He called this experiment The Happiness Project. It is an album made of 8 songs. Each song is named after the person he interviewed -and inspired him to make music.
Click on this video to find out more about this amazing work of art:
Ledisi suffered an intensive 6-month writer's block when it came down to write the songs for Turn me loose (2009) -her sophomore album. To overcome this issue, a friend suggested her to listen to Buddy Miles' Them changes and then she felt immediately seduced by how the drums sounded on that rock-soul classic. Listening to that music brought back the inspiration and freedom to make new songs. She decided to record Turn me loose with a live band -no samples, no beats- probably encouraged from what she heard on Miles' album. She also gathered a great group of remarkable urban music producers like Raphael Saadiq, Jimmy Jam & Eric Krasno (Soulive). All of this talents helped her to develop an amazing album filled with organic R&B tunes sang by a voice that manages to be, at the same time, sexy, funky and heartbreaking.
What is it about night?
What happens in that part of the day in which we are -and we feel- most vulnerable?
Why can we watch those movies that some call dreams and others call nightmares?
Why do we get to feel in those hours our most unrealistic illusions and our most realistic fears?
Who are we at night?
Are we those bodies lying down with our eyes closed?
Are we our minds traveling between the heaven of our fantasies and the hell of our realities?
Why is the darkest color of all the color of nights?
Why do we have to sleep in the same place where we feel our most primitive pleasure?
Are we still living when we're sleeping?
Do we love when we sleep?
Why do we sleep?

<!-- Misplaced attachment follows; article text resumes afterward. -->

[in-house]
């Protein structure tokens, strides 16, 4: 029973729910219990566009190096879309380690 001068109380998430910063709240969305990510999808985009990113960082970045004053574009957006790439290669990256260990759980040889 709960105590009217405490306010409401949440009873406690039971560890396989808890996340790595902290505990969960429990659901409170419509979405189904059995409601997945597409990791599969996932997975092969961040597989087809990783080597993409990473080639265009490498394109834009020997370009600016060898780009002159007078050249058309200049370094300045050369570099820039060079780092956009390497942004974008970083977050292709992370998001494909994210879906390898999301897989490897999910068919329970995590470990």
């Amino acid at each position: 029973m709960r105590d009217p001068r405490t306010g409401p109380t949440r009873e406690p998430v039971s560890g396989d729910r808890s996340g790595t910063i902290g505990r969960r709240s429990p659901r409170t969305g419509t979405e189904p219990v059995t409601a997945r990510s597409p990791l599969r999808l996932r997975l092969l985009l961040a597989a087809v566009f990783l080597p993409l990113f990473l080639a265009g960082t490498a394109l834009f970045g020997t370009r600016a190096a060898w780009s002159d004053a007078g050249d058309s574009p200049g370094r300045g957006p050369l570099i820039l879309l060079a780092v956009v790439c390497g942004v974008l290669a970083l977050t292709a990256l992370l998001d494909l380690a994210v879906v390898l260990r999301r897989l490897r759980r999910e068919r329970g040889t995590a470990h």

Is it only to rest?
To take a break from reality?
To take a break from life?
What happens to all of those dreams/nightmares when we wake up?
What happens in between?
This poem was inspired by Dark night of the soul (2009), which, more than an album is a work of art crafted by the music of Sparklehorse and Danger Mouse, and a group of photographs taken by David Lynch. The first two invited a selected group of singers to write some lyrics and sing them over a group of instrumental tracks: Julian Casablancas (The Strokes), Iggy Pop, Nina Persson (The Cardigans), Black Francis (The Pixies), James Mercer (The Shins), Jason Lytle (Grandaddy), Gruff Rhys (Super Furry Animals), Vic Chesnutt, Suzanne Vega and David Lynch himself.
Dark night of the soul was supposed to be a CD with a book including the photos taken by David Lynch -who begged the two composers to let him collaborate when he learned about the project-, but a legal dispute between Danger Mouse and the record label didn't make possible the release of the record.
Instead, the book includes a CD-R with a label on it that says: "For Legal Reasons, enclosed CD-R contains no music. Use it as you will". So if you buy the book and you get to download this record -which is the only way to listen to it, and it's what I strongly recommend you to- you can burn it in that CD.
I couldn't be able to write you review of this CD. The only thing I could do to describe you how it's like to listen to this record was to write you this poem.
A poem that was inspired by Dark night of the soul, the best record I've listened to this year.
Listen to Little girl feat. Julian Casablancas, my favorite song of the record
Every time I walked around Columbus Circle I wanted to enter the Museum of Art and Design (MAD), but something always got in the way. Extranjera had also suggested me to visit it, so I already had more than one reason to go.
Since 2005 I've found a great pleasure in visiting modern art galleries, no matter if I couldn't understand the art in exhibition -actually you don't have to understand art in order to like it, right? The possibility of discovering an art proposal that delights me is what I enjoy the most by walking through a gallery -even though some times I like even more entering to its store...